The perfect campfire song is one that has a call-and-response element, especially one that's so positive. There's been a narrowly applied genre to campfire songs for the last. say, hundreds of years, and there's no better way to blast out of that than with Lizzo. — Steve Johnston
Song: "Vanderlyle Crybaby Geeks"
Artist: The National
A frequent encore song for the Cincinnati/Brooklyn band, "Vanderlyle Crybaby Geeks" has the perfect sing-along chorus that kicks off with these gut-punch lines: "All the very best of us/ string ourselves up for love." (Campfire songs can be sad!) Made for arm-in-arm sway-singing, you'll soon be yelling "I'll explain everything to the geeks!"— no matter if you know what it means. — Holly Gordon
Artist: Sylvan Esso
The energy of this apocalyptic dance song is enough to get "PARAD(w/m)E" on this list, but the lyrics are also really fun to play with: "Sweaty, sweaty, wonder why/ now it's always summer time/ mhm, eh eh, mhm." Turn those "mhm" lines into a call-and-response, and you're set. — HG
Song: "I Forgot That you Existed"
Artist: Taylor Swift
Kiss-off songs are inherently satisfying, but singing them with a group of people is like levelling up. The bonus with this Taylor Swift song, off her 2019 album, Lover, is that she talk-sings some of it, which makes it both realistic and easier. (T-Swift has so many campfire songs, please don't @ me for choosing this one.) — HG
Artist: Janelle Monáe
This vagina-positive mantra starts off soft and really rocks out, giving a nice, wide range to the evening's feelings. Bonus points for incorporating those vulva pants and a choreographed dance into your group sing-along. — HG
Song: "Roller Disco"
Artist: Jennah Barry
Nova Scotia singer-songwriter Jennah Barry wrote an AM radio gem with "Roller Disco," softly strumming to the sound of a heart breaking. We all know what it feels like to be stuck on someone who isn't stuck on us — and that person may very well be at your campfire. Be careful with your heart! — HG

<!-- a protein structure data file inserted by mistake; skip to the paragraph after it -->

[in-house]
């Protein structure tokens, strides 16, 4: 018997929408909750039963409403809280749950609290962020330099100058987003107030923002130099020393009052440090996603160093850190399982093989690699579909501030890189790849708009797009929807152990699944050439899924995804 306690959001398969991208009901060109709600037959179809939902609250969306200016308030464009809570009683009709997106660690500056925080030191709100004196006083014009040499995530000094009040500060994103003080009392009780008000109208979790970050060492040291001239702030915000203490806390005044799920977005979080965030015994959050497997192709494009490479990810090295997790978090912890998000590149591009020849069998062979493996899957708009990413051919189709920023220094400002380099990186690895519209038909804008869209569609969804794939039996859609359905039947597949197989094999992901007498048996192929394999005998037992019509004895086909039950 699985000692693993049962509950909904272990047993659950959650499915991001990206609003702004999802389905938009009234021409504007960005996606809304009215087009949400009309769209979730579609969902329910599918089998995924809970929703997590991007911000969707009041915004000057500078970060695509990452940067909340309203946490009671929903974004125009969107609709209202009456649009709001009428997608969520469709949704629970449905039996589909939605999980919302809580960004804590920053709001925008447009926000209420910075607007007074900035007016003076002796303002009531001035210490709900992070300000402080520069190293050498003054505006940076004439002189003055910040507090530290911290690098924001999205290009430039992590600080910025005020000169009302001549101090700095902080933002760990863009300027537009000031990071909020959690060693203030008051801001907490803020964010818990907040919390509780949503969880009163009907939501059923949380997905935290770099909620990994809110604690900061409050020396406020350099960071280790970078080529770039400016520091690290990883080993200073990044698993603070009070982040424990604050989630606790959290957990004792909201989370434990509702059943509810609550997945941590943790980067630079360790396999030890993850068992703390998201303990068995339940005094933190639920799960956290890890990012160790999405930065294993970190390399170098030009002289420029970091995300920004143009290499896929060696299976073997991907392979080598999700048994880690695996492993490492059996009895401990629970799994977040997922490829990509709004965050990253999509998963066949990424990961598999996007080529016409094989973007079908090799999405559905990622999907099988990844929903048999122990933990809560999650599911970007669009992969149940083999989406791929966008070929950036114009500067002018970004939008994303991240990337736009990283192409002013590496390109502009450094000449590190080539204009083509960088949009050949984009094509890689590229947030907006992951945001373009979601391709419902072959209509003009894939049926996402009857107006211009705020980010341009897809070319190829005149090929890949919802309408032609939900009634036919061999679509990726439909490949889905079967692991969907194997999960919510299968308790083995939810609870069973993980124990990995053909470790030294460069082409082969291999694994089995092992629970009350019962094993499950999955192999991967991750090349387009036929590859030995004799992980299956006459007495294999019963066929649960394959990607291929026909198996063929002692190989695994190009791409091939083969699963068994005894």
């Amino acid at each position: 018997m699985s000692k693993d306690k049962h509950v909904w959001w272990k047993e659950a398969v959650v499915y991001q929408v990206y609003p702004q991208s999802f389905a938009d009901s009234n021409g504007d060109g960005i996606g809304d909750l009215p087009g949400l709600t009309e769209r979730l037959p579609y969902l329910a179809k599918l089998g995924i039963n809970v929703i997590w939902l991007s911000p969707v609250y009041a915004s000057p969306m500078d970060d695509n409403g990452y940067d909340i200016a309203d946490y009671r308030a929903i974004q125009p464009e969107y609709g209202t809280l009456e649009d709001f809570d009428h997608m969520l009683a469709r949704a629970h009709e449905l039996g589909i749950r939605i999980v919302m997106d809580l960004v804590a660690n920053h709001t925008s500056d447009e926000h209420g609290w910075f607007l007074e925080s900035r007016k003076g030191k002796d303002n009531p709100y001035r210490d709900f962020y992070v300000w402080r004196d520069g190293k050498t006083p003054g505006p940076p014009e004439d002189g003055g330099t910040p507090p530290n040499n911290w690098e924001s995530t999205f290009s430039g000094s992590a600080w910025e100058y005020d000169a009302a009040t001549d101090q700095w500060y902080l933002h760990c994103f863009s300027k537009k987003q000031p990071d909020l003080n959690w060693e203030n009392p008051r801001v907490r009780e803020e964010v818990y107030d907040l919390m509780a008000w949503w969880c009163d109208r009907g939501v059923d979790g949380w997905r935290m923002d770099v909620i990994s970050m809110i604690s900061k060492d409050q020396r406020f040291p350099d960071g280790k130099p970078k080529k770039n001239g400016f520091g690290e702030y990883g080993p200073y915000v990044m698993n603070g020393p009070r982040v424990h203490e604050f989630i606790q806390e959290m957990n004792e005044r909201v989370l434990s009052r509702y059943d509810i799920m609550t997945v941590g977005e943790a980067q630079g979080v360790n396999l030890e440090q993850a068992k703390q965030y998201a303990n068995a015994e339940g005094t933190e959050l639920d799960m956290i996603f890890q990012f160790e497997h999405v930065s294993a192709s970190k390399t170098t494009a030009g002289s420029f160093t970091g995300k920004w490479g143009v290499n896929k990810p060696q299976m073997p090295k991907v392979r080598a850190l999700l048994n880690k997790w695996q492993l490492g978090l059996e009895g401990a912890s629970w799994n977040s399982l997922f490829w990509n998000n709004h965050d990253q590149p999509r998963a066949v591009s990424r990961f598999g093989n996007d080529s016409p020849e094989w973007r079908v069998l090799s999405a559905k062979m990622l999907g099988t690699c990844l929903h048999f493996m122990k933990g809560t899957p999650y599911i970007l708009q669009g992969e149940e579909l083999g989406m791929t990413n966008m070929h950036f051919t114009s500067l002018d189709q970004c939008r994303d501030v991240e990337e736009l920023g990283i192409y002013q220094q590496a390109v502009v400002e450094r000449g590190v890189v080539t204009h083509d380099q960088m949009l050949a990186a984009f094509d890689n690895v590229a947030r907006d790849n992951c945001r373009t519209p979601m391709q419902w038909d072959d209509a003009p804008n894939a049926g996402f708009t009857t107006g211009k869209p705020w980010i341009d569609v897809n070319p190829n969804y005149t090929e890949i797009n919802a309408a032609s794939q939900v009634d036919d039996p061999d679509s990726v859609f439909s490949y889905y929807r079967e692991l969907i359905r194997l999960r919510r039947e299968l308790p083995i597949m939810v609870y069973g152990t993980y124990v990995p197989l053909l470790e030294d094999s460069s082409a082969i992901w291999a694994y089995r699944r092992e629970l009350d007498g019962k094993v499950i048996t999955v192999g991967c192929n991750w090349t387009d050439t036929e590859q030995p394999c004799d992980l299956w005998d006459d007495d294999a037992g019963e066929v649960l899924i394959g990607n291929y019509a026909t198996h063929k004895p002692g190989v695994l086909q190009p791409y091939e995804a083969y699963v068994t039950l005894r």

Song: "Shake it Out"
Artist: Florence + the Machine
When you're heading to the woods to shed your worries, Florence + the Machine's "Shake it Out" is the perfect anthem to do just that — shake the weight of the world away. With a chorus of voices singing the hook into the trees, the moment is as joyful as it is cathartic. — Nairi Apkarian
Song: "The Great Escape"
Artist: Patrick Watson
As the night wears down, friends turn in and the fire starts to shrink to embers, the expansive dark sky and encroaching solitude call for more pensive tunes. Patrick Watson's "The Great Escape" is the song you end up playing quietly to yourself — sorting piano melodies into guitar chords — while others mouth a line here or there, lost in contemplation. — NA
Artist: Jessie Reyez
Watching Jessie Reyez take an acoustic guitar and strip this song down to its core elements should convince anyone that they'll be able to play it without ruining the campfire. Reyez takes four of the most basic chords possible and elevates them through simplicity. And I guarantee, even when people don't know all the words, there are parts where a chorus will erupt. — Mark Macarthur
Song: "Walking With a Ghost"
Artist: Tegan and Sara
Ghosts and campfires go hand in hand, so why not feed two birds with one scone? This song is the perfect antidote for those bored of basic strumming patterns. And, if you're having a good time, you can just keep playing it forever, and ever, and ever. — MM